It’s nagging at you again.
That thing you’ve been wanting to do. That thing that will bring you one step closer to a better you. A more courageous one. A happier one.
But you haven’t done that thing yet, because you’re not sure if you can.
You’d like a little support. Someone to give you that final push and say, “Yes, you can do it.”
So you reach out. But instead of cheerleaders, you get raised eyebrows, shrugs, and “I’m not sure if that’s the best idea”s.
You feel defeated before you’ve even begun. Even hurt. Now, you’re not sure if you should move forward at all.
But deep down, you still want to.
So how do you get over the little voice in your head that says everyone is right about you?
Step 1: Get Into Your Nay-Sayers’ Heads
People don’t doubt you because you’re incapable of achieving what you want.
People who doubt you can’t know what you’re capable of. Because doubt is not knowledge.
Doubt is a feeling.
When someone doubts you, they have a feeling about you. That feeling stems from one or more of the following:
- They don’t know you.
- They don’t understand you.
- They don’t want you to succeed.
- They struggle with the concept of faith.
Understanding why people doubt you is the first step to taking away their power over you.
Because you deserve to live a life that’s not based on how others feel about you.
They’re Shooting in the Dark
Sometimes, people who doubt you don’t know you. Hello, internet trolls. Nice to (not) meet you, friends of friends.
It’s tough to hear people aren’t happy with who you are or what you want to do, especially if they don’t know you. What gives them the right?
Well, freedom of speech.
People can have opinions about things they haven’t experienced personally. They can dislike car accidents without having been in one. Disapprove of bullying without having been bullied. Support love without having found it themselves.
It’s easier to understand some opinions more than others. Strangers’ negative opinions are harder.
In any case, you must permit those opinions to exist. But you can’t permit them to define you.
They Don’t Get You
Think about your doubters’ backgrounds. Do they come from where you do? Share the same dreams? Have the same fears?
Your doubters are like everyone else; they’re different from you. Sometimes, differences lead to a lack of understanding.
People don’t always support things they don’t understand. That’s life.
And if you want to lead an extraordinary one, you will face people who don’t get you. More than most will ever have to face.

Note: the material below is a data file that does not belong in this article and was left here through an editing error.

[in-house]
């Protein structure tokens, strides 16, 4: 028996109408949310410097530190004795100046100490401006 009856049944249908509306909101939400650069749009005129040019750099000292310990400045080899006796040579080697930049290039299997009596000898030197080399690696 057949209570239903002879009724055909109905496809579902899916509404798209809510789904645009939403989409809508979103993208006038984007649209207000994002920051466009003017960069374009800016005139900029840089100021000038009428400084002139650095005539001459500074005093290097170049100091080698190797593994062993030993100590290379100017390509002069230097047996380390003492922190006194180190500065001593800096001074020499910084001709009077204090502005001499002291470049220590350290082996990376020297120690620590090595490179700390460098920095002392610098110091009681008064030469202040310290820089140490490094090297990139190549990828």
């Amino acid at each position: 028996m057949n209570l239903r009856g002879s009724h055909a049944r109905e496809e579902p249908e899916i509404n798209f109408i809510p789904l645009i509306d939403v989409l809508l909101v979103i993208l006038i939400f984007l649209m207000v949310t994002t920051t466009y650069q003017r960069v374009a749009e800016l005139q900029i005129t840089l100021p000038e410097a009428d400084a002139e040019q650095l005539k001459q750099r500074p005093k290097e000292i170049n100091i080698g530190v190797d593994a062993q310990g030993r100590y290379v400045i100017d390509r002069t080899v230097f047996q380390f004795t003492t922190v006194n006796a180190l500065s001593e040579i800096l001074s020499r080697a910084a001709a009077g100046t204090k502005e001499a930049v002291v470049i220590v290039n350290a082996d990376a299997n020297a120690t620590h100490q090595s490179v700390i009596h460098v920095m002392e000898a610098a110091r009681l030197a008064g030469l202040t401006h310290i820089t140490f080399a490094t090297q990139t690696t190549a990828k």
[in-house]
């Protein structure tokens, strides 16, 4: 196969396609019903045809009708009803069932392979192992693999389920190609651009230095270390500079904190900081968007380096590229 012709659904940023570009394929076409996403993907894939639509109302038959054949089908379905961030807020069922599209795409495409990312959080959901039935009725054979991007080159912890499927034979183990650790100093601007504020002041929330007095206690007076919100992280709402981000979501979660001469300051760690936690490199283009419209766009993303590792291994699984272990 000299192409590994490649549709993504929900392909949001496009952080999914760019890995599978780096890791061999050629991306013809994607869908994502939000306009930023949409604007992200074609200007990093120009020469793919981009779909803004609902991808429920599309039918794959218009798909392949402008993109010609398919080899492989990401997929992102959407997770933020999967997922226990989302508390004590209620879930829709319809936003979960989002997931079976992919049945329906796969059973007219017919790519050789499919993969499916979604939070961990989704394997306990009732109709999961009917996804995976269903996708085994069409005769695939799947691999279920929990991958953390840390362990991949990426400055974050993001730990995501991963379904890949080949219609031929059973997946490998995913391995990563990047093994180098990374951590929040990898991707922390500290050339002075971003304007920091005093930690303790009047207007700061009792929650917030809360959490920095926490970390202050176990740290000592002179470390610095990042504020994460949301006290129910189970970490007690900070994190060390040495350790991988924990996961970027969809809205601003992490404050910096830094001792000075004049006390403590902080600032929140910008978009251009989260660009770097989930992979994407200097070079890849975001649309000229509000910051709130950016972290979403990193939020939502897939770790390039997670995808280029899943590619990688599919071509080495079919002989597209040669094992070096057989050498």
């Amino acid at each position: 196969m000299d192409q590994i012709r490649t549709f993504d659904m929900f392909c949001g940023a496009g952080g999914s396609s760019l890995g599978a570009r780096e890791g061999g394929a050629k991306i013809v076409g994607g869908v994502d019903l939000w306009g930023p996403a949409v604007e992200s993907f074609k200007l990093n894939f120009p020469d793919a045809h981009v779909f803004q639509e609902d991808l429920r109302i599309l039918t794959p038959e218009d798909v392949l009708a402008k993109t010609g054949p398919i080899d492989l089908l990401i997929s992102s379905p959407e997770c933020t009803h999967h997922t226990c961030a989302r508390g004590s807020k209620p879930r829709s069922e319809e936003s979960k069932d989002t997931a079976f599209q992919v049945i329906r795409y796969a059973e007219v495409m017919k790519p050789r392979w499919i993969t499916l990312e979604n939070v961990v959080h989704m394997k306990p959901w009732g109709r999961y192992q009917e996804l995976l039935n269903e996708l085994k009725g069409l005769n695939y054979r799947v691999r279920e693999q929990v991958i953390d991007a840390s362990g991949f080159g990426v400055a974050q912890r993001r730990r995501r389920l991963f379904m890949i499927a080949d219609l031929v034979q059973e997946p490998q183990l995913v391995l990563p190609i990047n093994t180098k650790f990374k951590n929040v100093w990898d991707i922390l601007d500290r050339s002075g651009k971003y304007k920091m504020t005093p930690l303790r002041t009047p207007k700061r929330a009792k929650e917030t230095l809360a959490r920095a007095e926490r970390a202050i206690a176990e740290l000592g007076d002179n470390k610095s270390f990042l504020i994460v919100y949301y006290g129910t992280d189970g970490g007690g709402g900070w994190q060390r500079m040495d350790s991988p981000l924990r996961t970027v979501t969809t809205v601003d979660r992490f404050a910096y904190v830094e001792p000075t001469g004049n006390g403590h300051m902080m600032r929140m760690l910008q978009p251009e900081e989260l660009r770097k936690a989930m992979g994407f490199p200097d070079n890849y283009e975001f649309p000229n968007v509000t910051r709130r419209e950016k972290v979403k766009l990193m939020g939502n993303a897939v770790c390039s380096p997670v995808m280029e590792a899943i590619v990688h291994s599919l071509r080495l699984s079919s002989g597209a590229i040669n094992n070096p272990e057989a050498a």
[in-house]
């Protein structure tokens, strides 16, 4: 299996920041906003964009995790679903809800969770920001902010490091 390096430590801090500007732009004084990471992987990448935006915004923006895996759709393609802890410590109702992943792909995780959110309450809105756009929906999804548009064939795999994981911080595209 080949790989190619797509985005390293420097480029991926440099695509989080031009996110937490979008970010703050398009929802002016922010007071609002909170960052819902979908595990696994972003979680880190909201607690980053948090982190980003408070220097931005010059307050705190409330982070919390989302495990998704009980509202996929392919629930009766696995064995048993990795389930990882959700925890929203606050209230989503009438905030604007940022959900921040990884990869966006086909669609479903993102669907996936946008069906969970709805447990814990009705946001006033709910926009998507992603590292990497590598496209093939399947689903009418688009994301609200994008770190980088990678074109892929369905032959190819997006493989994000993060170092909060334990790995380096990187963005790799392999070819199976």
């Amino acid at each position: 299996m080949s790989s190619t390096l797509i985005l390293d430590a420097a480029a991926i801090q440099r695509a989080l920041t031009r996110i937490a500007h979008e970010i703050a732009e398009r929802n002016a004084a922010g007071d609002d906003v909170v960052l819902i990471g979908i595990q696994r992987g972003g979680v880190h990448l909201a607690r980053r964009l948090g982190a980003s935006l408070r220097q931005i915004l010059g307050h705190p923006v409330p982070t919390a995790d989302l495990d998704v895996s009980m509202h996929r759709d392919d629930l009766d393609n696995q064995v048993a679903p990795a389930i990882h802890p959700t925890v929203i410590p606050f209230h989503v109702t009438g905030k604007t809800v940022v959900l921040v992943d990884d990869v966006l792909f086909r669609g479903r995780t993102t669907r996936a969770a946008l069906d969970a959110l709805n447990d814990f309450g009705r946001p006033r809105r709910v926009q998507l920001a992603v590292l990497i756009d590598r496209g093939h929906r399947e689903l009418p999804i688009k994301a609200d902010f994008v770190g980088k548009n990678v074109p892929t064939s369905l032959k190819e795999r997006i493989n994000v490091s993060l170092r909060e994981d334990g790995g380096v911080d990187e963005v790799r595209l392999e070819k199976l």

The key is to keep your eyes open, even if you don’t always like what you see. Because you can’t lose sight of your goal.
They Want to Clip Your Wings
Sometimes, people suggest they doubt you to advance their own interests — even when they don’t doubt you at all.
Some people aren’t where they want to be. Maybe their inhibitions have held them back. Maybe they’ve taken action, but they’re still at Ground 0. And they want you to stay on the ground with them.
Just like misery, feelings of inadequacy love company. Sometimes people will imply you’re inadequate to feel like they’re not alone. Or, worse — to feel they’re “better” than you.
But you’re better than that. The first step is to believe you are.
They Can’t Keep the Faith
It’s tough for some people to have faith in things — God, everlasting love, you.
Faith is not certainty. It’s often far from it. And it’s tough for some people to bridge the gap. That’s entirely okay.
Some people can’t have faith in you until you’ve achieved your goal. Because that’s certainty.
You don’t have that luxury. You must have faith in what you can do before you do it. Even if you’ve failed before, and even if the people in your life have watched.
As Benjamin Franklin famously said,
“[I]n this world nothing can be said to be certain, except death and taxes.”
Certainty isn’t all it’s cracked up to be.
Step 2: Cast Nay-Sayers Out of Your Kingdom
People can doubt you for all kinds of reasons — most of which have nothing to do with you.
Nevertheless, doubters don’t belong in the kingdom you’re building for yourself.
So here’s how to handle each doubter you may encounter:
Don’t Take Candy (or Criticism) From Strangers
Don’t let people who don’t know you tell you who you are. They have no idea.
If strangers must express their opinions about you to friends, in forums, whatever — let them.
But don’t start a war over what strangers think of you.
Instead, focus on what you think of yourself. Invest less in those who doubt you and more in yourself. The more you do that, the more you’ll achieve.
Ironically, there’s no better way to prove strangers wrong.
Don’t Seek to Be Understood by Everyone
There’s no greater feeling than feeling understood. But we aren’t always.
Some of the greatest visionaries of all time were misunderstood. Had they focused on that instead of their dream, their vision may have become blurred.